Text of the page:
I bought a new pair of snowshoes a couple years ago, the kind with an aluminum frame and plastic webbing to provide support. Not at all like the snowshoes I’ve used for many years. These older ones have ash wood frames and leather mesh—and now hang on my cabin wall for decoration.
The other morning, when the temperature hung near ten degrees, I slipped into my fancy snowshoes and set off up the hill south of the cabin. It’s easy to criticize these new shoe shoes as lacking in good looks, historical foundation, or whatever else might tickle your critical fancy.
But they work and work well. Oh, did I say they weigh about half as much as my older model, and are only about a third as long. Anyone who knows anything about snow shoeing is aware of a lot of foot lifting when moving through deep snow—I appreciate the lighter weight and shorter length.
So I am faced, again, with questions: What of the new, no matter what it is, should I embrace? What of the old should I keep using and what should I set aside?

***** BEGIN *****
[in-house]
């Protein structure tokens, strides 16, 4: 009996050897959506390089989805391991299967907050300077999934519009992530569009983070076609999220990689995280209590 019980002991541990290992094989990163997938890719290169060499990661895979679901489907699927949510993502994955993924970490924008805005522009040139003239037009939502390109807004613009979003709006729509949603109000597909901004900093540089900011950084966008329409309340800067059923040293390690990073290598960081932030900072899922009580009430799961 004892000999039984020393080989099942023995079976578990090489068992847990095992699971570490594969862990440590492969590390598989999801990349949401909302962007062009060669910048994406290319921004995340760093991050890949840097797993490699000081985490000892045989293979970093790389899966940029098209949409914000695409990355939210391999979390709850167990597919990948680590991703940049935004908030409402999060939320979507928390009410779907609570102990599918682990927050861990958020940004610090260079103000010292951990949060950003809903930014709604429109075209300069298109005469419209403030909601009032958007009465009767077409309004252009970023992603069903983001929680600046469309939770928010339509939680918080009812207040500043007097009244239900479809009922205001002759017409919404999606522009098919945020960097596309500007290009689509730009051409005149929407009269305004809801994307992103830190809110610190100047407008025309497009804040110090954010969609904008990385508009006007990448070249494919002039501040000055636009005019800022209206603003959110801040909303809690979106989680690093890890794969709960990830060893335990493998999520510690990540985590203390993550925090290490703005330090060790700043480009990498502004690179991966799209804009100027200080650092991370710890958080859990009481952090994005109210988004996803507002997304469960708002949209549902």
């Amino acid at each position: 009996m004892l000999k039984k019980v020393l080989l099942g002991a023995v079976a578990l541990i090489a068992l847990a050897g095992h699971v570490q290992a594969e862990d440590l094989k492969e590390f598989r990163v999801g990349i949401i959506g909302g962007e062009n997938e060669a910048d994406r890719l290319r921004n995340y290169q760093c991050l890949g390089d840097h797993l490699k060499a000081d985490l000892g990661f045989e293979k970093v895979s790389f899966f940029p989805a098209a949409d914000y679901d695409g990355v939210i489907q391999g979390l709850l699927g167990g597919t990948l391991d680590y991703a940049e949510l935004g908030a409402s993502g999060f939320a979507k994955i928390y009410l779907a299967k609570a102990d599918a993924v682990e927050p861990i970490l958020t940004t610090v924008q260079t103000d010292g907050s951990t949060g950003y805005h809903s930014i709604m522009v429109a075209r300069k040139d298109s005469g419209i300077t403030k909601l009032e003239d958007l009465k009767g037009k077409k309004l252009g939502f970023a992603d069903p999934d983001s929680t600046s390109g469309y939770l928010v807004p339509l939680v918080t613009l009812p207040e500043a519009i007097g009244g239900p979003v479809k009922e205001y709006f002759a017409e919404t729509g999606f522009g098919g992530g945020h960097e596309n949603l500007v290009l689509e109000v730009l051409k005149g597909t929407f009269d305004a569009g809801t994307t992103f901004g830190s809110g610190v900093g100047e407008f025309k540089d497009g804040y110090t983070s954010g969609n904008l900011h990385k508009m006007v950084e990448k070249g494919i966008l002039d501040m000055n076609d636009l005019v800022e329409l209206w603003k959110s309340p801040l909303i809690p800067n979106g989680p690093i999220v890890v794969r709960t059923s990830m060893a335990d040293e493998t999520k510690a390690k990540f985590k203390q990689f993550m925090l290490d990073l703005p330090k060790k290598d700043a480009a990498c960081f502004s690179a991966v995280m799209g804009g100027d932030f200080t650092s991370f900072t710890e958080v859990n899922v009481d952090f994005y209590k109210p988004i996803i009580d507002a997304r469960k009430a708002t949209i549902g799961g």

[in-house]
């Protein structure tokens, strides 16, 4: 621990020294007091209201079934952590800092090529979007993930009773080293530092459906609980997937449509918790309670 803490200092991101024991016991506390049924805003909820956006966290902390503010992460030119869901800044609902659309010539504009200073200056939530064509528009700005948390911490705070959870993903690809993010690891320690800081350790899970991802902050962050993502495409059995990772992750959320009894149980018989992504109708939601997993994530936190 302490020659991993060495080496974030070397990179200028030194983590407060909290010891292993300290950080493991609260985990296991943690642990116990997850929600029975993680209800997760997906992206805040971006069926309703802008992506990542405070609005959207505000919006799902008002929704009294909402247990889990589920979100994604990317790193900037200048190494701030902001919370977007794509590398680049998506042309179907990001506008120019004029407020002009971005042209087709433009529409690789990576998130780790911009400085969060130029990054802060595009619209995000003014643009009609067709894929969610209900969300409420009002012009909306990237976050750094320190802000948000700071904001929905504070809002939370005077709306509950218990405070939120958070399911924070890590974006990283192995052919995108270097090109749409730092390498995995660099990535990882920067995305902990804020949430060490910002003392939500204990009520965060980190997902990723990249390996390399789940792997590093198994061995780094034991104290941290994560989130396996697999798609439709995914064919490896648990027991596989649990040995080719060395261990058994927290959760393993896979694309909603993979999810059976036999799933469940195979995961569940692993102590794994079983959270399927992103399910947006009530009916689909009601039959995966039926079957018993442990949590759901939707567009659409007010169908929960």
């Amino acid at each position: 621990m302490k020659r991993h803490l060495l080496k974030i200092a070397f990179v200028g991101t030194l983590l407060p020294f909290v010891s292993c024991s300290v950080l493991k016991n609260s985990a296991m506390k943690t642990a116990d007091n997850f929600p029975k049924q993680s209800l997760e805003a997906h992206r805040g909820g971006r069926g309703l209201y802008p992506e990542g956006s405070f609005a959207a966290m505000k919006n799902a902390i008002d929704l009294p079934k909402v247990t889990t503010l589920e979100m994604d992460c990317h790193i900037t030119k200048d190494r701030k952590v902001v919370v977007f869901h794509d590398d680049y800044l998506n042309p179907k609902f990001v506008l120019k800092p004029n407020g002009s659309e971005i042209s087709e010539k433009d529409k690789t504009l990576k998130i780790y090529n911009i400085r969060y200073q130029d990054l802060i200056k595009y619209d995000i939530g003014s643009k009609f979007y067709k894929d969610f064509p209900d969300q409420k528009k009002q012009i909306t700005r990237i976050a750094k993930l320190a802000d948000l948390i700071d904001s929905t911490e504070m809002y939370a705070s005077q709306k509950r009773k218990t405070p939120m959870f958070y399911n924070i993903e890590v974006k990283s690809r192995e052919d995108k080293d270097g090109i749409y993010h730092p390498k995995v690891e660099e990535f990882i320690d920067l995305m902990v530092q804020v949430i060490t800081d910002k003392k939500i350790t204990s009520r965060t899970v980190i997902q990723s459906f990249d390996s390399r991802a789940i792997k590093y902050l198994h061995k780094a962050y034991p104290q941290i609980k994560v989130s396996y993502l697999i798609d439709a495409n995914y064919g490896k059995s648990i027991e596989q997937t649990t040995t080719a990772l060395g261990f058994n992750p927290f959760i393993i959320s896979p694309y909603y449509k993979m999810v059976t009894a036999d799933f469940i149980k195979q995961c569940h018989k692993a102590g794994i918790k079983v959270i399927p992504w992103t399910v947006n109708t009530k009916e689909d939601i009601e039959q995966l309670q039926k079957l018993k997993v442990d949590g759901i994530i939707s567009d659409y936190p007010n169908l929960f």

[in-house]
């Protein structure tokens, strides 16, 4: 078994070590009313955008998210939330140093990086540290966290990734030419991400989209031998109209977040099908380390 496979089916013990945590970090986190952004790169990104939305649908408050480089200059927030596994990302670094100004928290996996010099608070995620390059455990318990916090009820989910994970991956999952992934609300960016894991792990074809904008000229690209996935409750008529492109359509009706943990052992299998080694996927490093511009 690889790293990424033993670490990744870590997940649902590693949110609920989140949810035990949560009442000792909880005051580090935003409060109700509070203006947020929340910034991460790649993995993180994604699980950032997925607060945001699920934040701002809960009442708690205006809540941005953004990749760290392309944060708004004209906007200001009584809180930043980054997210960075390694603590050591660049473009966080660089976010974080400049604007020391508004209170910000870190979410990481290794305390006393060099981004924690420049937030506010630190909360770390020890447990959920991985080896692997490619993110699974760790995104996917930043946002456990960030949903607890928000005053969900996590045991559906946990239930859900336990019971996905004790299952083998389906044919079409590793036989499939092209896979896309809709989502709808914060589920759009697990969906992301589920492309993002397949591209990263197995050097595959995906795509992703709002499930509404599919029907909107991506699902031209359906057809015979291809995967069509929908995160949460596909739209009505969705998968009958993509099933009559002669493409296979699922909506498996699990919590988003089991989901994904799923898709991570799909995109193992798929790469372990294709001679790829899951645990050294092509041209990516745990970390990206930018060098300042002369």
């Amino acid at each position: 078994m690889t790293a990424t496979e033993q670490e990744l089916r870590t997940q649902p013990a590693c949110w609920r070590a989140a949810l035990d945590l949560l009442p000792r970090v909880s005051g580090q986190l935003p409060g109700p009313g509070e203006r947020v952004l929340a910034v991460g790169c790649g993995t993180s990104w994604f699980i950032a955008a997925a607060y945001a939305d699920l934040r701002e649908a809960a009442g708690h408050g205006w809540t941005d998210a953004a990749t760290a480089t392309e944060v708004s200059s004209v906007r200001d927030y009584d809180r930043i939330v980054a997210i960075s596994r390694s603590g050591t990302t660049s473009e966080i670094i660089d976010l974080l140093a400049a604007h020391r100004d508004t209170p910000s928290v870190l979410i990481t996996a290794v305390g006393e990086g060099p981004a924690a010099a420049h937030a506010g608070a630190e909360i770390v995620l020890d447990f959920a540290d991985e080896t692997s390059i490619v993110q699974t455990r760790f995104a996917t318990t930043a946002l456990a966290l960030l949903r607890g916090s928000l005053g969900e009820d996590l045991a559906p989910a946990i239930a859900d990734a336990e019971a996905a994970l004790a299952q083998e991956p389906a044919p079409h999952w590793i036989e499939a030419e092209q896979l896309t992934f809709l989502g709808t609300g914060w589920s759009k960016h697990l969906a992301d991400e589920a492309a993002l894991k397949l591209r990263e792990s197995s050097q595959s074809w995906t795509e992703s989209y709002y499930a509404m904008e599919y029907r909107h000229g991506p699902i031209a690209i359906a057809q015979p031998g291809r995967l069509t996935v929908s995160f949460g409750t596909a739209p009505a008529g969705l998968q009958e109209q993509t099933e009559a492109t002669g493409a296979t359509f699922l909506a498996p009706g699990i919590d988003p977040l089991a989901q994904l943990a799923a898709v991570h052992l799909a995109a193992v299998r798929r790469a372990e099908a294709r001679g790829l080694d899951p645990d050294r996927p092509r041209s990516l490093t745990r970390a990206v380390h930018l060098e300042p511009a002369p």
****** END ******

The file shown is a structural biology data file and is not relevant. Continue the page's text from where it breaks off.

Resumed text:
When it comes to snow shoes I’ve made up my mind.
THE OLD TIMER SAYS: Take time to see the whiteness of fresh fallen snow that sparkles and glimmers and covers the grime and dirt of an earlier day. It’s nature’s way of hiding human clutter.
WRITING WORKSHOP: The dates for my writing workshop at The Clearing in Door
County for 2010 are August 8-14. Contact www.theclearing.org for further information.
January 14, 6:30 p.m. Madison History Round Table. West Side Business Men’s Association. Old Farm
January 19, Noon luncheon. SAIL (Supporting Active Independent Lives) Black Hawk County Club, Madison. Telling Stories—Why and How.